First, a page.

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Meta-Analysis
. 2010 Feb 27;375(9716):735-42.
doi: 10.1016/S0140-6736(09)61965-6. Epub 2010 Feb 16.

Statins and Risk of Incident Diabetes: A Collaborative Meta-Analysis of Randomised Statin Trials

Affiliations
Meta-Analysis

Statins and Risk of Incident Diabetes: A Collaborative Meta-Analysis of Randomised Statin Trials

Naveed Sattar et al. Lancet. .

Abstract

Background: Trials of statin therapy have had conflicting findings on the risk of development of diabetes mellitus in patients given statins. We aimed to establish by a meta-analysis of published and unpublished data whether any relation exists between statin use and development of diabetes.

Methods: We searched Medline, Embase, and the Cochrane Central Register of Controlled Trials from 1994 to 2009, for randomised controlled endpoint trials of statins. We included only trials with more than 1000 patients, with identical follow-up in both groups and duration of more than 1 year. We excluded trials of patients with organ transplants or who needed haemodialysis. We used the I(2) statistic to measure heterogeneity between trials and calculated risk estimates for incident diabetes with random-effect meta-analysis.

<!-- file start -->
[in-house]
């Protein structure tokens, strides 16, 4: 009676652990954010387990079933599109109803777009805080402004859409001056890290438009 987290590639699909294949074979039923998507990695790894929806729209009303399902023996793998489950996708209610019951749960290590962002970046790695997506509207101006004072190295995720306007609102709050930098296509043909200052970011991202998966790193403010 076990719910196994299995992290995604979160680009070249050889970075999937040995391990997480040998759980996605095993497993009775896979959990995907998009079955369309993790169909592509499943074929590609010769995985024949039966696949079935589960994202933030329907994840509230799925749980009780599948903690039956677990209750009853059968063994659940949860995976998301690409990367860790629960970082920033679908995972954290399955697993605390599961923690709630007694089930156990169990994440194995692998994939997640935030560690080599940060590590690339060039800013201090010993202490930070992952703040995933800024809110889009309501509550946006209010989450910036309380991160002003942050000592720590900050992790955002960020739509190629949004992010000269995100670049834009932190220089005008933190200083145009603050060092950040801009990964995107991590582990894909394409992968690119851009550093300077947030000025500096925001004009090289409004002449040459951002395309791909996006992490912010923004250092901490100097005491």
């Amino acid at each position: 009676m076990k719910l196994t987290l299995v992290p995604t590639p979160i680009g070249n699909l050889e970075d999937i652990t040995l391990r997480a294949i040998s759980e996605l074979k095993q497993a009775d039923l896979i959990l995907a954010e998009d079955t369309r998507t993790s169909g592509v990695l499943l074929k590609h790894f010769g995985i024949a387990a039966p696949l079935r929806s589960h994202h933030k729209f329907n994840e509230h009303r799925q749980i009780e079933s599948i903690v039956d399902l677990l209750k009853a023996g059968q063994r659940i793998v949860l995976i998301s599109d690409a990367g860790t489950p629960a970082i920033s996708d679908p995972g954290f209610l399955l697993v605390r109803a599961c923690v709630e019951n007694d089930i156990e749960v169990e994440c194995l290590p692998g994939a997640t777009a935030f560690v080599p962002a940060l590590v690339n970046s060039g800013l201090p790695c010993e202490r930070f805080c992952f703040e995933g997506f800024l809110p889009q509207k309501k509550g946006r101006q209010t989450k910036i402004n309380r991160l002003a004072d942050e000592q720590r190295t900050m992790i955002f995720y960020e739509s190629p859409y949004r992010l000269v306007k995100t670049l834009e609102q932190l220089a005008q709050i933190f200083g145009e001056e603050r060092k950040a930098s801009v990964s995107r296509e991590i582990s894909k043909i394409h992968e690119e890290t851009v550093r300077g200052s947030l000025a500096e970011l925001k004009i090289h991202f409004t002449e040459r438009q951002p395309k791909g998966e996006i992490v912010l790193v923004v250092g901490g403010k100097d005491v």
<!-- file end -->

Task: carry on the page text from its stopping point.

Findings: We identified 13 statin trials with 91 140 participants, of whom 4278 (2226 assigned statins and 2052 assigned control treatment) developed diabetes during a mean of 4 years. Statin therapy was associated with a 9% increased risk for incident diabetes (odds ratio [OR] 1.09; 95% CI 1.02-1.17), with little heterogeneity (I(2)=11%) between trials. Meta-regression showed that risk of development of diabetes with statins was highest in trials with older participants, but neither baseline body-mass index nor change in LDL-cholesterol concentrations accounted for residual variation in risk. Treatment of 255 (95% CI 150-852) patients with statins for 4 years resulted in one extra case of diabetes.

Interpretation: Statin therapy is associated with a slightly increased risk of development of diabetes, but the risk is low both in absolute terms and when compared with the reduction in coronary events. Clinical practice in patients with moderate or high cardiovascular risk or existing cardiovascular disease should not change.

Funding: None.

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